The Whole 30 Diet is essentially a cross between an elimination diet and an extreme Paleo Diet. It was designed by Dallas and Melissa Hartwig to help users reset their whole bodies, both physical and mental. The Whole 30 Diet eliminates foods that cause our systems to operate at less than their full potential. This includes many foods that are perceived to be healthy. It is a short term challenge, a very strict program lasting 30 days.
The diet is being used worldwide and has a large following of participants, from adults, to teens, to families with young children.
The Whole30 Diet: Before and after pictures
The Hartwigs have identified a number of food groups which potentially affect almost every aspect of a person’s wellbeing. These include sugar or any of its extracts, alcohol, grains, legumes, dairy, carrageenan, MSG or sufides. A whole thirty days, yes, you read that correctly, a whole month of no bread, butter, breakfast cereal, beans, sandwiches or cheese. And those are just a few of the every day items you have to give up.
One tiny little slip up, a tiny spoonful of cereal, a bite of birthday cake or even a single legume and you have to restart your thirty days again.
While there are lots of things that are off limits, the things that you can eat while completing this challenge include real, preferably whole foods. Fresh seafood, lean meats, lots and lots of vegetables, nuts, seeds and some fruit are all on the menu. The emphasis is on eating clean and healthy with as little processing as possible.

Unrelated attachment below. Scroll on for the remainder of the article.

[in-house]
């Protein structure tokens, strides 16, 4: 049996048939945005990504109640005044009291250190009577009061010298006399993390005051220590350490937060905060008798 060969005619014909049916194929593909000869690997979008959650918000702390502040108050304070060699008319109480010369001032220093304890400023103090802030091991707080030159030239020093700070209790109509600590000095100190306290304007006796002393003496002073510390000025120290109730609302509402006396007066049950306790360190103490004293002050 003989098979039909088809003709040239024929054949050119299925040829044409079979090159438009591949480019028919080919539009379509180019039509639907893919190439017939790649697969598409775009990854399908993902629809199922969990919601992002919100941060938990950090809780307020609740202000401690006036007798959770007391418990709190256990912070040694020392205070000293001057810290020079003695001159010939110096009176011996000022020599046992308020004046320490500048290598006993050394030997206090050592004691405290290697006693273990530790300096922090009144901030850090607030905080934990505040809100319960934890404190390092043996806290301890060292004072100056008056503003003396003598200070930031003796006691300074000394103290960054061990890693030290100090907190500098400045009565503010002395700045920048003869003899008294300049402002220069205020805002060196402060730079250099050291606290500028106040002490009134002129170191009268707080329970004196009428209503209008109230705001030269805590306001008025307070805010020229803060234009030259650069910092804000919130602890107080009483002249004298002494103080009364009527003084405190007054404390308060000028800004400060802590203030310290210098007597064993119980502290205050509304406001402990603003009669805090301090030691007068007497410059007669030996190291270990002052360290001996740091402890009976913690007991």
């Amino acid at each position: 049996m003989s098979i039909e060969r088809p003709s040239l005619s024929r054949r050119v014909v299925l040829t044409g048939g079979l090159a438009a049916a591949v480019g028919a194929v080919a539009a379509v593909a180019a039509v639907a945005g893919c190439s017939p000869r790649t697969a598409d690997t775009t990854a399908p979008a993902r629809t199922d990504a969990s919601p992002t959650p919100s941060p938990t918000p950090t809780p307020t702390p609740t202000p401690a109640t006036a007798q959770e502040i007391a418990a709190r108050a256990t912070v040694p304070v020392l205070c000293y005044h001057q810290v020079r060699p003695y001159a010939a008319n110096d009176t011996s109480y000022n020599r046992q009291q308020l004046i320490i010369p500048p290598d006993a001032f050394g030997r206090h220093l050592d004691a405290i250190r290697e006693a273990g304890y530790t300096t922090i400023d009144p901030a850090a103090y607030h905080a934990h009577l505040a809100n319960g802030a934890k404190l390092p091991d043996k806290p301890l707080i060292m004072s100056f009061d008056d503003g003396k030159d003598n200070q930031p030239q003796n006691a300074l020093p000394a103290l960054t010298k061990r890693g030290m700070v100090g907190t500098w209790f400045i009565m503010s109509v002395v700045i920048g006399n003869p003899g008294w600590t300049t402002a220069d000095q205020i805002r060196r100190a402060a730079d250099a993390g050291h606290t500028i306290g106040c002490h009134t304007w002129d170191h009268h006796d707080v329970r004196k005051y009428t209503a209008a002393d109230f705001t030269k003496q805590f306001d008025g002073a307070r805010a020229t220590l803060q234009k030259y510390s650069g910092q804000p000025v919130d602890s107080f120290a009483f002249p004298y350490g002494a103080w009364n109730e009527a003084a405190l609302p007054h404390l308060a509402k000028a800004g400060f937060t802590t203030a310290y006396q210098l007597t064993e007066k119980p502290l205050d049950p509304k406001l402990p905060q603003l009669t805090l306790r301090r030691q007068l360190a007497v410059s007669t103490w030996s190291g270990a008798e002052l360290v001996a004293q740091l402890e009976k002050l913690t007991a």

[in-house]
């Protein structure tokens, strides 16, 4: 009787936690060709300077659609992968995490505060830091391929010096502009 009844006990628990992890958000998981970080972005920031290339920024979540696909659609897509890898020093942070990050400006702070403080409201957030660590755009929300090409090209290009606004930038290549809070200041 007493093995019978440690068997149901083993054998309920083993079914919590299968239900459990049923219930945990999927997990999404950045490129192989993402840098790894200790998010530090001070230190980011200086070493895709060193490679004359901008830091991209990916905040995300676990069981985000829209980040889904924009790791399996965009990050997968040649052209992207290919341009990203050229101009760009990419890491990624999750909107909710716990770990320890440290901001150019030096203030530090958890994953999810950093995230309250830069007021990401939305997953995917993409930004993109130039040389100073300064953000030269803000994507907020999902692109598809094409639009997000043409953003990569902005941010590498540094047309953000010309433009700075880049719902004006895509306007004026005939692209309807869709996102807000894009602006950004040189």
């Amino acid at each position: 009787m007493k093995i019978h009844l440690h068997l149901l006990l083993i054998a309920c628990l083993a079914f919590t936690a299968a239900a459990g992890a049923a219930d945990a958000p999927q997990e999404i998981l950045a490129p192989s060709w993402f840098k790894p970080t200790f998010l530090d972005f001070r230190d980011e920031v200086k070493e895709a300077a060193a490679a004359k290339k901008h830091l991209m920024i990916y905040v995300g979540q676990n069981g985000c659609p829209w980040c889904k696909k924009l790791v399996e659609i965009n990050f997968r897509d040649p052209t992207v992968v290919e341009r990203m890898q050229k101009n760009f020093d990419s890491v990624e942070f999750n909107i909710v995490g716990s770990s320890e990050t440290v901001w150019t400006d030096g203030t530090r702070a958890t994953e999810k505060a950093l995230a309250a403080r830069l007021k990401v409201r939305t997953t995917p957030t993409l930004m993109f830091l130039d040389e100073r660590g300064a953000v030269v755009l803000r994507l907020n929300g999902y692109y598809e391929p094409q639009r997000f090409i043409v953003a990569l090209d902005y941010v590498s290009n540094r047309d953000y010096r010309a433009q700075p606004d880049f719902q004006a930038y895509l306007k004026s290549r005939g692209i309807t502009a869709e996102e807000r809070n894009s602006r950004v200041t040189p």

And while the extensive list of prohibited foods is, well… extensive, there are some exceptions to the rules. You can have clarified butter, salt, vinegar, and fruit juice as a sweetener. Green beans, snow peas and sugar snap peas, while technically a legume, are also allowed.
The emphasis of this program is on health rather than weight loss, in fact, one of the program rules is that you do not weigh yourself while on it (although they do recommend you do a before and after weigh in). Testimonials of past participants report that the diet helped them to improve symptoms of numerous diseases including acne, migraines, PCOS, allergies, behaviour disorders, narcolepsy, diabetes, to name just a few.
While the diet is quite restrictive, the developers of the Whole 30 diet have created a thriving community supporters and participants who share tips, ideas and recipes. Getting creative with a limited diet has become an art form and the Whole 30 diet has endless Pinterest, Twitter and Facebook posts to attest to that. Participants can also purchase an official Whole 30 recipe book.
There are pros and cons to doing the Whole 30 Diet.
The Whole 30 diet allows you to eliminate foods out of your diet that make you unwell, but more importantly to gain an understanding of how your own system interacts with those foods. It’s a challenge, but by sticking with the diet, and listening to your body, you will be able to develop your own personalised list of food (rather than a general, all-purpose diet created for the masses) that leads to your healthiest state.
The Whole 30 diet can be a great way to start a healthier lifestyle if (and it’s a BIG “if”), you have the willpower, determination and strength to complete it.